I am going to be brutally blunt here, right off the bat. If you cannot afford or are unwilling to pay for emergency medical care for your rabbit(s), then you probably should not have one.
Rabbit vet care can be very expensive. It is just as pricey or even more so than vet care for a dog or cat. People routinely are faced with $1000+ bills when a bunny gets sick and needs medical care. It is not a matter of “if” you will get one of these bills when owning a rabbit, but simply “when”.
As with all creatures, the older you get, the more you will need to see a medical professional. Because rabbits are exotic pets, they will need to see a specialist. Dog and cat vets simply do not have the expertise or knowledge to treat your sick rabbit.
Do you want your doctor looking up how to treat a serious illness on the internet before he treats you. It does not instill confidence or give you much hope when you know that your doctor is treating or seeing a medical problem for the very first time.
A rabbit specialist is critical for your pet’s survival, when he is seriously ill. If you care about your pet, you want to give him the best chance at making it and so it means you must use a more expensive rabbit specialist vet to provide the best care possible.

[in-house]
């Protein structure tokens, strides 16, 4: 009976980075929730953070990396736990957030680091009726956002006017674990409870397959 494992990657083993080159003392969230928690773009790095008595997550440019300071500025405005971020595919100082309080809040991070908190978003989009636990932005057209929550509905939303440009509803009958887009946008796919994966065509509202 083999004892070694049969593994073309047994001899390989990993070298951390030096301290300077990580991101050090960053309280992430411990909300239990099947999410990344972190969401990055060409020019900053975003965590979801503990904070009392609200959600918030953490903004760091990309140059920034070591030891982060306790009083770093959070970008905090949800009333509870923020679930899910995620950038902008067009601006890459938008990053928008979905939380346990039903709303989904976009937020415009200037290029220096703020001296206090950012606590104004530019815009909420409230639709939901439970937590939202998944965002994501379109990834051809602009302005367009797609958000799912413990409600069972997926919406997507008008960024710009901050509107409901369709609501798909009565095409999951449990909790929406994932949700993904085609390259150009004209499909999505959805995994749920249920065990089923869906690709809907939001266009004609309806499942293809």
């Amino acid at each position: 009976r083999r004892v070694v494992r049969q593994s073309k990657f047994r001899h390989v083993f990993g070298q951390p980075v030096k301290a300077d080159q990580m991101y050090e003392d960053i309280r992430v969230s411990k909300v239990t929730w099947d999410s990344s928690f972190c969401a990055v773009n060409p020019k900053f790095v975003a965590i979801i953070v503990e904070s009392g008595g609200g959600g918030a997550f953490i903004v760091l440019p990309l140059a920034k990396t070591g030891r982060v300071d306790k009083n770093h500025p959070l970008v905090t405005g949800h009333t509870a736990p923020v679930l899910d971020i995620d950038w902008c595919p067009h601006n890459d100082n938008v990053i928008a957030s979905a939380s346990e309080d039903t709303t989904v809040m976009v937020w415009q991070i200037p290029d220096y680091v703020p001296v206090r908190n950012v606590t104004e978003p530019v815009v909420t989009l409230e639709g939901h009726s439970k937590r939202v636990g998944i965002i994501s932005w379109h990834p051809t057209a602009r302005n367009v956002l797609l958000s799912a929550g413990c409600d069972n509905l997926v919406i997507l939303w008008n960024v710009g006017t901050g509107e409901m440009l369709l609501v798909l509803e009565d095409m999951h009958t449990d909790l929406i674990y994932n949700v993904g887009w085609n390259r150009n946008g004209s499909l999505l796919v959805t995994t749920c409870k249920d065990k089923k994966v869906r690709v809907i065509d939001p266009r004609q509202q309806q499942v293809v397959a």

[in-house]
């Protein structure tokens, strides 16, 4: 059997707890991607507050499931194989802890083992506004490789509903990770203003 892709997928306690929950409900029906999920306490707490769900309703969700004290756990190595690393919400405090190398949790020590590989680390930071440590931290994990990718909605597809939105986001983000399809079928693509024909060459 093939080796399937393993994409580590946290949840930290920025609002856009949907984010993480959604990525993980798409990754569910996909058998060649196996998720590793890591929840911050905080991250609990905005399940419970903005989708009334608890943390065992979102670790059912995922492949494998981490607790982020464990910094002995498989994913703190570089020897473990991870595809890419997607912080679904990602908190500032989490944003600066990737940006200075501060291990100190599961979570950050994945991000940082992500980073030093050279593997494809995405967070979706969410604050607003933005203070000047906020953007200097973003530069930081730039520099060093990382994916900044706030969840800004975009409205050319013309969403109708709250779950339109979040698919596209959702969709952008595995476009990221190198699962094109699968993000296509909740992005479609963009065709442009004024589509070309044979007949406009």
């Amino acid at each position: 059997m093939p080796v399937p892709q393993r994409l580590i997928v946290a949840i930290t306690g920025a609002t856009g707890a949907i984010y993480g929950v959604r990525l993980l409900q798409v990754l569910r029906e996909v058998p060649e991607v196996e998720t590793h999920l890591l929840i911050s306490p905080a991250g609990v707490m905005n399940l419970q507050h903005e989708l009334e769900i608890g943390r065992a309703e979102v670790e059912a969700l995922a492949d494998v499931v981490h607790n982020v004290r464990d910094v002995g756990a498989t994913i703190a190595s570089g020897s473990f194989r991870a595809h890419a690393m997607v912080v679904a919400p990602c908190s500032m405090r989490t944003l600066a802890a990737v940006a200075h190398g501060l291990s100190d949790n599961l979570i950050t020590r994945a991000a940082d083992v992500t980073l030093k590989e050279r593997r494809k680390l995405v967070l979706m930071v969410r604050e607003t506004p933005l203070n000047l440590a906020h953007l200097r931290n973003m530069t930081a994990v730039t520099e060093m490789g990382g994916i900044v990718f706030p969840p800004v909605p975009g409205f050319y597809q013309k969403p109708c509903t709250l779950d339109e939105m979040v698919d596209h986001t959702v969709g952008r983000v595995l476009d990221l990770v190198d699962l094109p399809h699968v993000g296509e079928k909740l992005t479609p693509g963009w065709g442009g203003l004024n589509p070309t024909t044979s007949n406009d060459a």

After having lost a couple bunnies to dog and cat vets, I cannot stress enough how important it is to have a rabbit specialist vet available when your bunny needs one. This is definitely going to cost you something and bearing the expense is part of being a responsible pet owner.
Would you not take your children to a doctor or dentist if they were sick or in pain? Would you not find a way to get them care, even if you could not afford it? It is the same for pets.
You must find a way to get the proper care to a sick animal, regardless of the cost and whether you have the funds readily available. IF this means putting it on a credit card or finding a friend to let you put it on their credit card, it just needs to be done. You don’t hesitate and let someone die because it is not convenient or affordable for them to live.
What defines us as a society and as human beings is our reluctance to accept and allow others to suffer. To turn your back on an animal or other creature that needs your help, makes you less human. To be human is to empathize and feel the pain that others feel. It is part of what we are as a species.
So I get back to my point. You have a responsibility as a pet owner to provide good and proper care for your charges and do all in your power to prevent abuse and suffering.
This translates into a huge weight that must be shouldered when you have several pets and maybe even some human children, too. I have met many families who have several children and a house full of pets on top of that. Most of them are very responsible and provide very well for them. What worries me is when I hear people making excuses about avoiding expenses and vet care that they know are necessary.